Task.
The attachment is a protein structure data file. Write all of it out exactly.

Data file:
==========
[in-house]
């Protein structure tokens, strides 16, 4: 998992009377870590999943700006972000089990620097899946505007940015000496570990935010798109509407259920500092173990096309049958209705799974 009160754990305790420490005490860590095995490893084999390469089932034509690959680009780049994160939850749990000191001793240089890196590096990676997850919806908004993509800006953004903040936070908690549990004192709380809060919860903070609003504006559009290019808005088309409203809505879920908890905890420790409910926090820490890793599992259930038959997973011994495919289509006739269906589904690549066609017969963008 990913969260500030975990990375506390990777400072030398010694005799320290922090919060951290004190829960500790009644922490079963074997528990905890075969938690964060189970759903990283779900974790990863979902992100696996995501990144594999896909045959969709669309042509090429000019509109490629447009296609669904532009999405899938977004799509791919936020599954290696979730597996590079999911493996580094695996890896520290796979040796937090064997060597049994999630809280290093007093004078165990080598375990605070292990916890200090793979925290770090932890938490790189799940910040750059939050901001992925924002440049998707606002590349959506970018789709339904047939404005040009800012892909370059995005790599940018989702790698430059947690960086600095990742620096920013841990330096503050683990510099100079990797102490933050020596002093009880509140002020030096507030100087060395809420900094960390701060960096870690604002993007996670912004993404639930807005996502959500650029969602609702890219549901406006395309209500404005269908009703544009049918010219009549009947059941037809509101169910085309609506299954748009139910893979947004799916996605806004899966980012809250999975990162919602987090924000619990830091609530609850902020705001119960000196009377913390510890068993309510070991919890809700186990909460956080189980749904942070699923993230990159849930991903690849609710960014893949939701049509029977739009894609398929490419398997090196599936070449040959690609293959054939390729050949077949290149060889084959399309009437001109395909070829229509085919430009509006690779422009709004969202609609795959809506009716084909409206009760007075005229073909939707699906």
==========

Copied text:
[in-house]
């Protein structure tokens, strides 16, 4: 998992009377870590999943700006972000089990620097899946505007940015000496570990935010798109509407259920500092173990096309049958209705799974 009160754990305790420490005490860590095995490893084999390469089932034509690959680009780049994160939850749990000191001793240089890196590096990676997850919806908004993509800006953004903040936070908690549990004192709380809060919860903070609003504006559009290019808005088309409203809505879920908890905890420790409910926090820490890793599992259930038959997973011994495919289509006739269906589904690549066609017969963008 990913969260500030975990990375506390990777400072030398010694005799320290922090919060951290004190829960500790009644922490079963074997528990905890075969938690964060189970759903990283779900974790990863979902992100696996995501990144594999896909045959969709669309042509090429000019509109490629447009296609669904532009999405899938977004799509791919936020599954290696979730597996590079999911493996580094695996890896520290796979040796937090064997060597049994999630809280290093007093004078165990080598375990605070292990916890200090793979925290770090932890938490790189799940910040750059939050901001992925924002440049998707606002590349959506970018789709339904047939404005040009800012892909370059995005790599940018989702790698430059947690960086600095990742620096920013841990330096503050683990510099100079990797102490933050020596002093009880509140002020030096507030100087060395809420900094960390701060960096870690604002993007996670912004993404639930807005996502959500650029969602609702890219549901406006395309209500404005269908009703544009049918010219009549009947059941037809509101169910085309609506299954748009139910893979947004799916996605806004899966980012809250999975990162919602987090924000619990830091609530609850902020705001119960000196009377913390510890068993309510070991919890809700186990909460956080189980749904942070699923993230990159849930991903690849609710960014893949939701049509029977739009894609398929490419398997090196599936070449040959690609293959054939390729050949077949290149060889084959399309009437001109395909070829229509085919430009509006690779422009709004969202609609795959809506009716084909409206009760007075005229073909939707699906």